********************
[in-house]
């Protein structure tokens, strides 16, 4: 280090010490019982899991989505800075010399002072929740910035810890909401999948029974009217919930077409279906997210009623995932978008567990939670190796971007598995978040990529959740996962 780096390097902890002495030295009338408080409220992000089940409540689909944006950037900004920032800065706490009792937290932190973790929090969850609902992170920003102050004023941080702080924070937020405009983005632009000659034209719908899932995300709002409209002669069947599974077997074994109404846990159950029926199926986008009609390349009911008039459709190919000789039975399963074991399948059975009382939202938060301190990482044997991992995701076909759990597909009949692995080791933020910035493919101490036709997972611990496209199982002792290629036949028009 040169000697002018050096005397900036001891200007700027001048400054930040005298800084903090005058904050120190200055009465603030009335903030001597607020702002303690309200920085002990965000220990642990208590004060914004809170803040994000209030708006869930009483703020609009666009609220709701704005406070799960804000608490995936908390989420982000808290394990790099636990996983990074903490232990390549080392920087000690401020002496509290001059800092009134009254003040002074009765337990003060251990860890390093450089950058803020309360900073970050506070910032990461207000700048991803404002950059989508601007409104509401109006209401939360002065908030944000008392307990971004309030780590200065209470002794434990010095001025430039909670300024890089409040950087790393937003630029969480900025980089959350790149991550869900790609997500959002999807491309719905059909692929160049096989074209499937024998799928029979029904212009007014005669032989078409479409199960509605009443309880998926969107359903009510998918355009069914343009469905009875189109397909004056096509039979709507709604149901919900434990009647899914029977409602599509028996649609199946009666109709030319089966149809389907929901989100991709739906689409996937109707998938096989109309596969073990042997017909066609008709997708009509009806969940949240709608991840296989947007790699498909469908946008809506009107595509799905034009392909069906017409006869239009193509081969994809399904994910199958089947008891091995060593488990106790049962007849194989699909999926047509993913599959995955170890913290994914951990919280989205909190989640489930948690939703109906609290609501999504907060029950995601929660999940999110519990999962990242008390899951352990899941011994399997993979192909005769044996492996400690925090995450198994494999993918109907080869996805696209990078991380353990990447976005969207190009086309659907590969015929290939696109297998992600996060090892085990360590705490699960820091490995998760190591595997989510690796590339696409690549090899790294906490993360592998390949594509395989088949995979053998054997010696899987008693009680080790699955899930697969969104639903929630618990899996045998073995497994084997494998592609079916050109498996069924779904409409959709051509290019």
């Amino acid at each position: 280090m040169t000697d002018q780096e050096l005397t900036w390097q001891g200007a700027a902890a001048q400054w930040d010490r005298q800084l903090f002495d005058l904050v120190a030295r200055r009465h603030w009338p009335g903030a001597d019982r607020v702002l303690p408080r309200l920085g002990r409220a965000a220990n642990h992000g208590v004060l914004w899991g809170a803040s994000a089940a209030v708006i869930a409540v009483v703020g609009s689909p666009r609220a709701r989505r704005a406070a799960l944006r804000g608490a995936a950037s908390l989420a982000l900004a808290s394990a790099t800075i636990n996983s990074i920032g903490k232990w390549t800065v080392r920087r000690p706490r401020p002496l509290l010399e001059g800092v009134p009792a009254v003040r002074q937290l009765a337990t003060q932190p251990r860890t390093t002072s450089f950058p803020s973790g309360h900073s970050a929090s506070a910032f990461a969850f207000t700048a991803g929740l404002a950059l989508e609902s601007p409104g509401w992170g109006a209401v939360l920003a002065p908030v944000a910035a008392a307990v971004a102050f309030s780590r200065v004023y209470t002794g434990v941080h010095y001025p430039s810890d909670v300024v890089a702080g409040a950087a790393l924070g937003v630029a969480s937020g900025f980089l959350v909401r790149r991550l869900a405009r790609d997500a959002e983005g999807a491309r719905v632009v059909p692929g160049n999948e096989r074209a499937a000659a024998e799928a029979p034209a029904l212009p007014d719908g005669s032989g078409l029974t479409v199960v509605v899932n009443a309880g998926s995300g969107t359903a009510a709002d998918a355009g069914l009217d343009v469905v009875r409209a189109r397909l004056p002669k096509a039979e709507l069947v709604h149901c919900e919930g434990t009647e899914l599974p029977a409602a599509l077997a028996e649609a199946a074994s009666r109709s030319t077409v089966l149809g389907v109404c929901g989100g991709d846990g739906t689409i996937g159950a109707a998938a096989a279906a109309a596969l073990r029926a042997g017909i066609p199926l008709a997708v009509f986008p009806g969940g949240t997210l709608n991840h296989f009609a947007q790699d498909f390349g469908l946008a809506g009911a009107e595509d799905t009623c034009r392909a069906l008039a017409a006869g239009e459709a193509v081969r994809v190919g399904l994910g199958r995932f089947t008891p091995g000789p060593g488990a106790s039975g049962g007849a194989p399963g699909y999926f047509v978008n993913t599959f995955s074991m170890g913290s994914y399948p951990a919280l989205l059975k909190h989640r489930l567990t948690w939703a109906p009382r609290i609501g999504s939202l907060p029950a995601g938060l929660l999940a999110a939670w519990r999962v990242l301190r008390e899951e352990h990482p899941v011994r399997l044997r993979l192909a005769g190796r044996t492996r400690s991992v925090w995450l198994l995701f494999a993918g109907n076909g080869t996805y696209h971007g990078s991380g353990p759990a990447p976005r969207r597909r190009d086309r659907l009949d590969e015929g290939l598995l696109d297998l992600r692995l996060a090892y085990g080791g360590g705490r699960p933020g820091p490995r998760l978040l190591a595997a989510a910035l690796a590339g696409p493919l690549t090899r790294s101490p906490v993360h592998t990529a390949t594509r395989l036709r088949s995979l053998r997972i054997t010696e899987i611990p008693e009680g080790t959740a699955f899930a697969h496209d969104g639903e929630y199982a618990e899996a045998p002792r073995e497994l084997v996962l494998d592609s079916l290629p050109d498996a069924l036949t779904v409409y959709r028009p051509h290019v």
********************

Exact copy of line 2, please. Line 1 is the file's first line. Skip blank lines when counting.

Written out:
């Protein structure tokens, strides 16, 4: 280090010490019982899991989505800075010399002072929740910035810890909401999948029974009217919930077409279906997210009623995932978008567990939670190796971007598995978040990529959740996962 780096390097902890002495030295009338408080409220992000089940409540689909944006950037900004920032800065706490009792937290932190973790929090969850609902992170920003102050004023941080702080924070937020405009983005632009000659034209719908899932995300709002409209002669069947599974077997074994109404846990159950029926199926986008009609390349009911008039459709190919000789039975399963074991399948059975009382939202938060301190990482044997991992995701076909759990597909009949692995080791933020910035493919101490036709997972611990496209199982002792290629036949028009 040169000697002018050096005397900036001891200007700027001048400054930040005298800084903090005058904050120190200055009465603030009335903030001597607020702002303690309200920085002990965000220990642990208590004060914004809170803040994000209030708006869930009483703020609009666009609220709701704005406070799960804000608490995936908390989420982000808290394990790099636990996983990074903490232990390549080392920087000690401020002496509290001059800092009134009254003040002074009765337990003060251990860890390093450089950058803020309360900073970050506070910032990461207000700048991803404002950059989508601007409104509401109006209401939360002065908030944000008392307990971004309030780590200065209470002794434990010095001025430039909670300024890089409040950087790393937003630029969480900025980089959350790149991550869900790609997500959002999807491309719905059909692929160049096989074209499937024998799928029979029904212009007014005669032989078409479409199960509605009443309880998926969107359903009510998918355009069914343009469905009875189109397909004056096509039979709507709604149901919900434990009647899914029977409602599509028996649609199946009666109709030319089966149809389907929901989100991709739906689409996937109707998938096989109309596969073990042997017909066609008709997708009509009806969940949240709608991840296989947007790699498909469908946008809506009107595509799905034009392909069906017409006869239009193509081969994809399904994910199958089947008891091995060593488990106790049962007849194989699909999926047509993913599959995955170890913290994914951990919280989205909190989640489930948690939703109906609290609501999504907060029950995601929660999940999110519990999962990242008390899951352990899941011994399997993979192909005769044996492996400690925090995450198994494999993918109907080869996805696209990078991380353990990447976005969207190009086309659907590969015929290939696109297998992600996060090892085990360590705490699960820091490995998760190591595997989510690796590339696409690549090899790294906490993360592998390949594509395989088949995979053998054997010696899987008693009680080790699955899930697969969104639903929630618990899996045998073995497994084997494998592609079916050109498996069924779904409409959709051509290019």